Wednesday, March 1, 2017

Nuts & Bolts #109 - Review: Kamandi Challenge #1

Issue #1 standard cover, art by Bruce Timm


Published By: DC Comics • 43 pages • $4.99 • full color

What's In It?

The return of the last boy on Earth!

I don't usually read comics. The only title I have ever bought as a monthly is Saga (more on that in a future blog post), but I decided to make an exception and buy a copy of Kamandi Challenge #1. A little history: Kamandi was created by the great Jack Kirby and over the years DC has more or less refused to let anybody into the playground since the 1970 after the title's initial run ceased. 2017 is Mr. Kirby's 100's birthday and so DC decided to finally let the post apocalyptic character return.

The "challenge" part is what made me decide no to wait until this inevitably got re-released as a trade. See because so many creators have asked DC to write or draw Kamandi over the years (and DC always said no) they decided to take an unconventional approach to bringing back this title. Each month a separate creative team of writer(s) and artist(s) will pick up the story from the cliffhanger left by the previous creative team. They have to resolve the cliffhanger and then tell the next part of the story and leave a new cliffhanger for the next team's month. It means that over the course of the next 12 months we'll probably get one wild ride, but it also means this limited series should be really fun too.

Warning: mild spoilers ahead!

Issue #1 has a prologue written by Dan DiDio (who also acts as overseeing editor) and drawn by Keith Griffen with the main story (picking up on the prologue's cliffhanger) written by Dan Abnett and drawn by Dale Eaglesham. I'm unfamiliar with either artist, but I at least recognize the names of the writers. The issue introduces us to Kamandi (a name he gets from his home in the Command D bunker) and starts to show us Kamandi's world populated by mutant animals and ruled over by a kingdom of tigers. Much like planet of the apes man is considered an animal while the animals are anthropomorphic and intelligent (though far more varied than just apes).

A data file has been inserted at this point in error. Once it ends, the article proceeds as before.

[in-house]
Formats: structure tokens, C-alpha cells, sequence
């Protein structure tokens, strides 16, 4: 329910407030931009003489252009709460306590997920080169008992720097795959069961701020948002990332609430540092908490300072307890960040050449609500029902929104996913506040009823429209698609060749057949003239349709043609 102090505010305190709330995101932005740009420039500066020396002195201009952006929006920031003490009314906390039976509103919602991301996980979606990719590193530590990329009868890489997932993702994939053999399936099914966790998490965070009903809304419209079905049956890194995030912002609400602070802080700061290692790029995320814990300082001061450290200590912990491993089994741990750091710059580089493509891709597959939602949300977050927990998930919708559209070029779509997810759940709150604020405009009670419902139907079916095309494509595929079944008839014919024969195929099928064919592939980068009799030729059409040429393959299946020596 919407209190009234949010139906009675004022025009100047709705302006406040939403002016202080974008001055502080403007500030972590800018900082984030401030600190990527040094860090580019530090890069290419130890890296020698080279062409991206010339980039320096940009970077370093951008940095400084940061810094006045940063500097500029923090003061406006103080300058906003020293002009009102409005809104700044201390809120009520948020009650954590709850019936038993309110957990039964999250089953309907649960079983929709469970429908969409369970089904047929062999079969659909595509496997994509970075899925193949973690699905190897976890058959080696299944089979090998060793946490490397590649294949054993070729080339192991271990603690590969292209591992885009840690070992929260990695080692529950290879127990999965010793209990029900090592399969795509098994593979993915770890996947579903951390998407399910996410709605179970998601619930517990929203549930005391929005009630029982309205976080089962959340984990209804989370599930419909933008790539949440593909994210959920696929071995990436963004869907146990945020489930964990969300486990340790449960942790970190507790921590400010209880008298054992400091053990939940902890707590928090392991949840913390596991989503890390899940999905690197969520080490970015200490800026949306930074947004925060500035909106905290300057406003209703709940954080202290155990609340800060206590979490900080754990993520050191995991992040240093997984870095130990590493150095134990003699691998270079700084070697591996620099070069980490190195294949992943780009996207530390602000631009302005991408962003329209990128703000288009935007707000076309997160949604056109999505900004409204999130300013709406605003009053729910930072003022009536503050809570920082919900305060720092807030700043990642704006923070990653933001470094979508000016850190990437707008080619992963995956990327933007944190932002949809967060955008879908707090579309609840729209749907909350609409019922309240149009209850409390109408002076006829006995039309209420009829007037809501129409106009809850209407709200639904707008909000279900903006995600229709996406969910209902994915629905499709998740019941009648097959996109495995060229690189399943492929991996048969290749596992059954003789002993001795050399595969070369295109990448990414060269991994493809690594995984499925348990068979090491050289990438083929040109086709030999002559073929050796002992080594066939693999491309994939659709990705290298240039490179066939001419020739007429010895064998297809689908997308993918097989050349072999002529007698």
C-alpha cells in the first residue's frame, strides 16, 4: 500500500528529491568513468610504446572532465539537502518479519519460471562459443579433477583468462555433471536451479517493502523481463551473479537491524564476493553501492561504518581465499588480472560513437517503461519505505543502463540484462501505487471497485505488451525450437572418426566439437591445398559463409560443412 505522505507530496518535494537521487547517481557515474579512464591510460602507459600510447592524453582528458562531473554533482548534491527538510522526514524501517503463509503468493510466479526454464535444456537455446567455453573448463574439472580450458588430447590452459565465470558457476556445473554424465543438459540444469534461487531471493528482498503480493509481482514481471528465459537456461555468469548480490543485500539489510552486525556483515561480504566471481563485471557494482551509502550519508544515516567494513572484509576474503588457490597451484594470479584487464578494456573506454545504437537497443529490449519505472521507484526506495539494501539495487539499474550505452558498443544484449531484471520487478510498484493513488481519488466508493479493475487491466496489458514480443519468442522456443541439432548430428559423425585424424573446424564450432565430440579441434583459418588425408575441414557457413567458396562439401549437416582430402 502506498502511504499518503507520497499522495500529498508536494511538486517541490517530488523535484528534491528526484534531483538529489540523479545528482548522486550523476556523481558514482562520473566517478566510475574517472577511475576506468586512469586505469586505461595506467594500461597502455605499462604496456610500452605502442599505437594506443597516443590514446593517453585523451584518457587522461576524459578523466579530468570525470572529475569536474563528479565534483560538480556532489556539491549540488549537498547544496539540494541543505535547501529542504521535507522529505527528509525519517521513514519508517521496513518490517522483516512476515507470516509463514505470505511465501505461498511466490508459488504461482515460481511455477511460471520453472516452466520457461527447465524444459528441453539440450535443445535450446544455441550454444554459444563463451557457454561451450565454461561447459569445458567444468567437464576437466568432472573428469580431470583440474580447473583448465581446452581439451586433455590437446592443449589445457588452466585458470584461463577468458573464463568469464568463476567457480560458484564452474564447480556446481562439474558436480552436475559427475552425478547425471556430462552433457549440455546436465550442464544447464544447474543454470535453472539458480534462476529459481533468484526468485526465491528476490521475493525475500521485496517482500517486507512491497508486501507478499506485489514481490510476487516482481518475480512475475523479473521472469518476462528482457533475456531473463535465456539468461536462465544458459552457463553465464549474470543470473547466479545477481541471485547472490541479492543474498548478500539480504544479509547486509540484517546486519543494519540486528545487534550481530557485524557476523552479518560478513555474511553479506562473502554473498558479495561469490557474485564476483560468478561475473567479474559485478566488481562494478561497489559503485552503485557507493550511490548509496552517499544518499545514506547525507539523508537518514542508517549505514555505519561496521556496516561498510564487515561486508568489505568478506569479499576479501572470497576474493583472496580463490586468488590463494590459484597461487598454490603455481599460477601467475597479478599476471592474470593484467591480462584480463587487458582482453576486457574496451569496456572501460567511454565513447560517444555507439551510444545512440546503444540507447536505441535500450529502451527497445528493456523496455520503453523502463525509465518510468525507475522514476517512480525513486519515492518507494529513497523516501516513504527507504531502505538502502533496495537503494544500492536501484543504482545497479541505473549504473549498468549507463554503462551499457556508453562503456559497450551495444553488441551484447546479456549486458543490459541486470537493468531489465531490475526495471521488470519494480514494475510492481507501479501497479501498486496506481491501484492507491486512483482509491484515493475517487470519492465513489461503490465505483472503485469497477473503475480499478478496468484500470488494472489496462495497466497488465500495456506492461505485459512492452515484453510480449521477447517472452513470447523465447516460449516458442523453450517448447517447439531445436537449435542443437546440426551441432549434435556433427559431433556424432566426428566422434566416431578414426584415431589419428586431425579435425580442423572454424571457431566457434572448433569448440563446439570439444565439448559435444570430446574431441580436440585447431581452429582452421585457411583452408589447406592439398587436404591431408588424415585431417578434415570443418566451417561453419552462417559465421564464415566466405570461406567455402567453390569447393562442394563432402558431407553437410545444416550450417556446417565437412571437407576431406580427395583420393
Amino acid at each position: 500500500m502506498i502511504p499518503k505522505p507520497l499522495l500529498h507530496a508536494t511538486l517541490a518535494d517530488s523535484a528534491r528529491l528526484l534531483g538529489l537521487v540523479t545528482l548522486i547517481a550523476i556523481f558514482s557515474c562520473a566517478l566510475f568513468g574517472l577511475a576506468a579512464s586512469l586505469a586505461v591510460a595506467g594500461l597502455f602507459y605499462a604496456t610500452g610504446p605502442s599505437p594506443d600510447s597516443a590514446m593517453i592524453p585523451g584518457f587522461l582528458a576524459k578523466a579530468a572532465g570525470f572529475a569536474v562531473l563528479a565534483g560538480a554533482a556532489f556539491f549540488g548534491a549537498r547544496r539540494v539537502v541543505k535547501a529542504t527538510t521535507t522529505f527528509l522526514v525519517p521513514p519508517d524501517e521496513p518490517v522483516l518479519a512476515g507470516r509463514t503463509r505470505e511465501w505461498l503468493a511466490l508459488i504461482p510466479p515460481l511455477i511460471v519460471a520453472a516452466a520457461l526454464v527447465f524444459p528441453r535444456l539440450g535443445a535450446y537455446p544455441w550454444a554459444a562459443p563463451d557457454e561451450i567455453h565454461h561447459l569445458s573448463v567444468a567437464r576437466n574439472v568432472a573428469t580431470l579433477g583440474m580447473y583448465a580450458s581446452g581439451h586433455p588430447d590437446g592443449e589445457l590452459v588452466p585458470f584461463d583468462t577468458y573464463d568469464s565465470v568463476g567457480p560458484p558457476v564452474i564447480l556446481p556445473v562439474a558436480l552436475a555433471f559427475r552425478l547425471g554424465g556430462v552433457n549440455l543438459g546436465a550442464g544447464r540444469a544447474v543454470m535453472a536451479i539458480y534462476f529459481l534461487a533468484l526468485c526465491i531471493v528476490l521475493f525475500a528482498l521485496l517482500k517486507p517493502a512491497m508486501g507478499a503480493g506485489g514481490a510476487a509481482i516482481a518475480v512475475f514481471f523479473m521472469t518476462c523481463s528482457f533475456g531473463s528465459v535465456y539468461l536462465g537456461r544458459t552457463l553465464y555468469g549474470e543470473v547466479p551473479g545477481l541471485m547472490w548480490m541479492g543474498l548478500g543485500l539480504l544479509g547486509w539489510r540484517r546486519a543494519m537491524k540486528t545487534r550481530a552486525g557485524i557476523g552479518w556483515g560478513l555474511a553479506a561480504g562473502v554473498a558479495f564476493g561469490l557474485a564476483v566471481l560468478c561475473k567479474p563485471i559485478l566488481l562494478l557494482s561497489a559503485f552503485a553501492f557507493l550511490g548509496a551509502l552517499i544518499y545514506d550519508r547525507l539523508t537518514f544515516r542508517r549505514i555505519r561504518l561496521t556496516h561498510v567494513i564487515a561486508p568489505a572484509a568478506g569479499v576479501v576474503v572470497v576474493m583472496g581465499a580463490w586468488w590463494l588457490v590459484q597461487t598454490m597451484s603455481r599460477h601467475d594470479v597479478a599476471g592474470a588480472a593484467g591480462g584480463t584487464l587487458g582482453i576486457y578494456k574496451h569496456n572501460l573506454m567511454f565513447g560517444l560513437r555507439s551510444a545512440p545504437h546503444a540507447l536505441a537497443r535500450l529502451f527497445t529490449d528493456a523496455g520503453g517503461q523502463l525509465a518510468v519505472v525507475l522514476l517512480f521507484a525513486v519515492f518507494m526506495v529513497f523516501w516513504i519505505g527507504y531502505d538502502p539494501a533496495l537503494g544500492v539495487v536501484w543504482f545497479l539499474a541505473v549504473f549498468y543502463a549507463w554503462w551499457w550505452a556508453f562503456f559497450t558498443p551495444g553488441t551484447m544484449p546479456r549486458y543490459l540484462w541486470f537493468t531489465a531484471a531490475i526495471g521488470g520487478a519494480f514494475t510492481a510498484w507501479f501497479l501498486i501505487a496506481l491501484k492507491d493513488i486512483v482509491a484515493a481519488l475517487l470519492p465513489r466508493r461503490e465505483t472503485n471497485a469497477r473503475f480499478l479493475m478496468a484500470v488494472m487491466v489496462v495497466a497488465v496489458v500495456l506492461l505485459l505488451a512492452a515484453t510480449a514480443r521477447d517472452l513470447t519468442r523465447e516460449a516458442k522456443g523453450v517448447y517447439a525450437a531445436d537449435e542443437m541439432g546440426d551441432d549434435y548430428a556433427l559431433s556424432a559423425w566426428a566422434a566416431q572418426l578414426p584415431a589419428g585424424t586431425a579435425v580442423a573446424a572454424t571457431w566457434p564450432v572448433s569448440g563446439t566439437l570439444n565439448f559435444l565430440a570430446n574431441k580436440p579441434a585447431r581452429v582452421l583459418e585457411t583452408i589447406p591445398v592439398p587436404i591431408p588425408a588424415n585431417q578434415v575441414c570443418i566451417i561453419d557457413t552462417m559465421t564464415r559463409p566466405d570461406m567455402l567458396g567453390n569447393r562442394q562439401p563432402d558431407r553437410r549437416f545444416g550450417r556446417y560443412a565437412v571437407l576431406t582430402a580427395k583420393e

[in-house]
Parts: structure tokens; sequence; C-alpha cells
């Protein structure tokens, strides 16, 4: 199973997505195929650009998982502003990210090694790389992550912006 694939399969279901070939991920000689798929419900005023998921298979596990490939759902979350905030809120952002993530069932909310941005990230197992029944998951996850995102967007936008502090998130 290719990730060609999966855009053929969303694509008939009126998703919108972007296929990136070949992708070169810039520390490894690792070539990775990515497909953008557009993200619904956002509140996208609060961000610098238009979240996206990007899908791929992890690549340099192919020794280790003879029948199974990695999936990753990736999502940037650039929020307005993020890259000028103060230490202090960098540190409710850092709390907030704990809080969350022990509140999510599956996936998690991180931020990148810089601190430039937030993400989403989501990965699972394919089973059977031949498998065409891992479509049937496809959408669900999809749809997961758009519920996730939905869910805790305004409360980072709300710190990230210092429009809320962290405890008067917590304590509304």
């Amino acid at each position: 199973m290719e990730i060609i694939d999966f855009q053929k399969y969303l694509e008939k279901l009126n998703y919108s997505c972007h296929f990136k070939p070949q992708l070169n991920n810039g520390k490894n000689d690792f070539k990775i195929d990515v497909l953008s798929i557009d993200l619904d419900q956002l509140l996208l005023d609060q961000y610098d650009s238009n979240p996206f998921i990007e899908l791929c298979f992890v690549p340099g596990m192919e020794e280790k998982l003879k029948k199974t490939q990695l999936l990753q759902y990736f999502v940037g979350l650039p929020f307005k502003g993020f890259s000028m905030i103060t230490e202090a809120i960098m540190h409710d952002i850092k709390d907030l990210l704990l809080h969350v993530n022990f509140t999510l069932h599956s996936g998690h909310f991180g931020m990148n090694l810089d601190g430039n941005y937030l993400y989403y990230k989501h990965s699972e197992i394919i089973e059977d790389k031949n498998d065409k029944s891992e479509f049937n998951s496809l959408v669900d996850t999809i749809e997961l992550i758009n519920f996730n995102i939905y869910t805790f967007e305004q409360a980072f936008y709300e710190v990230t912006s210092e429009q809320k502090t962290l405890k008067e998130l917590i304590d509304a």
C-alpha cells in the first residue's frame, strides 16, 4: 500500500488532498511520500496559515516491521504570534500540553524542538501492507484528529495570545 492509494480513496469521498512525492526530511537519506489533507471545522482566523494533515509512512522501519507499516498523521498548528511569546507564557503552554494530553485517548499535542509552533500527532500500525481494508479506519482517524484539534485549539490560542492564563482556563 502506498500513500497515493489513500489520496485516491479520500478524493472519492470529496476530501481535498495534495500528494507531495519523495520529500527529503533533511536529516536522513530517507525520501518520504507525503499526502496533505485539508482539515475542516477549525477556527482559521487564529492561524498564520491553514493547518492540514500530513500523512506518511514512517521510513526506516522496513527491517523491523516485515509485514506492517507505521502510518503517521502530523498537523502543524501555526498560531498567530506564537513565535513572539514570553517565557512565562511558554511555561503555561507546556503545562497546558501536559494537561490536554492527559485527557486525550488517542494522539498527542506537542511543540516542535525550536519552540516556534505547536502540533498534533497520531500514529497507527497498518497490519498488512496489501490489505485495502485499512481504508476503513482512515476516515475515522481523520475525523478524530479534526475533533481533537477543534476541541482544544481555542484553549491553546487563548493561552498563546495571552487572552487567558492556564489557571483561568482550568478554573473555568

I grabbed this for three reasons. Firstly it just seemed like it could be a fun limited series. Secondly I love post apocalypse stories & worlds. Thirdly between my early days playing the TMNT & Other Strangeness RPG and After The Bomb (the post apocalyptic version of the same) and the upcoming release of Mutant Crawl Classics RPG I thought that reading this series would be both nostalgic and inspiring.

In all three respects this was a worthwhile purchase. The promise of the second issue resolving the crazy cliffhanger from this issue will probably make me buy into that as well. I think the biggest risk will be the changing artist and writer each month, which could be either boon or bane. As inspiration for RPGs I'd say they're off to a good start; this issue was mostly split between character introduction and world building. The evocative art certainly gives me some ideas, as does the mish-mash of tech used by the characters.

I'm no expert on comics, but I know I enjoyed this and that it made me eager to pick up the second issue. I'd say it's worth the price of admission and then some, at least for what I was hoping to get out of it.

Rating: 100% - great art and a good start for this series, at least in my opinion

Monday, February 27, 2017

Story Seed - Seeker

Image Source:

At last! My chest heaved as I gasped for the thin air and my weakened muscles trembled, threatening to pull me down and send me tumbling from whence I came, but at last I had found the monastery. I could see it with my own eyes, a glorious towering structure built out of the upward thrusting rock of a remote mountain peak. The last refuge for the long thought lost Brotherhood of the Trembling Hand.

I surveyed the way before me, I'd have to go down to go up, and the ascent to the structure did not seem to be aided in any way. Not for the first time I wondered if I would find an empty structure, guarded only by the long dead. I carefully sat, and took a precious few minutes as my body recovered some of my spent energy.

I regarded the flocks of birds that seemed to make this peak home, and the faint traces of greenery. Little more than scrub grass, lichen, and low shrubs. Could the monks have eked out a living here in isolation for so long? I began to doubt that they could.

The birds though... the birds gave me pause. Of course it was simple for them to access this place, flight would carry them here without the struggles of a difficult climb. If the birds could survive in this place perhaps the monks could. They may have secret gardens of edible plants and perhaps even hardy mountain goats that could forage the peak.

I struggled once more to my feet and set off, carefully picking my way. There was only one way to learn the truth.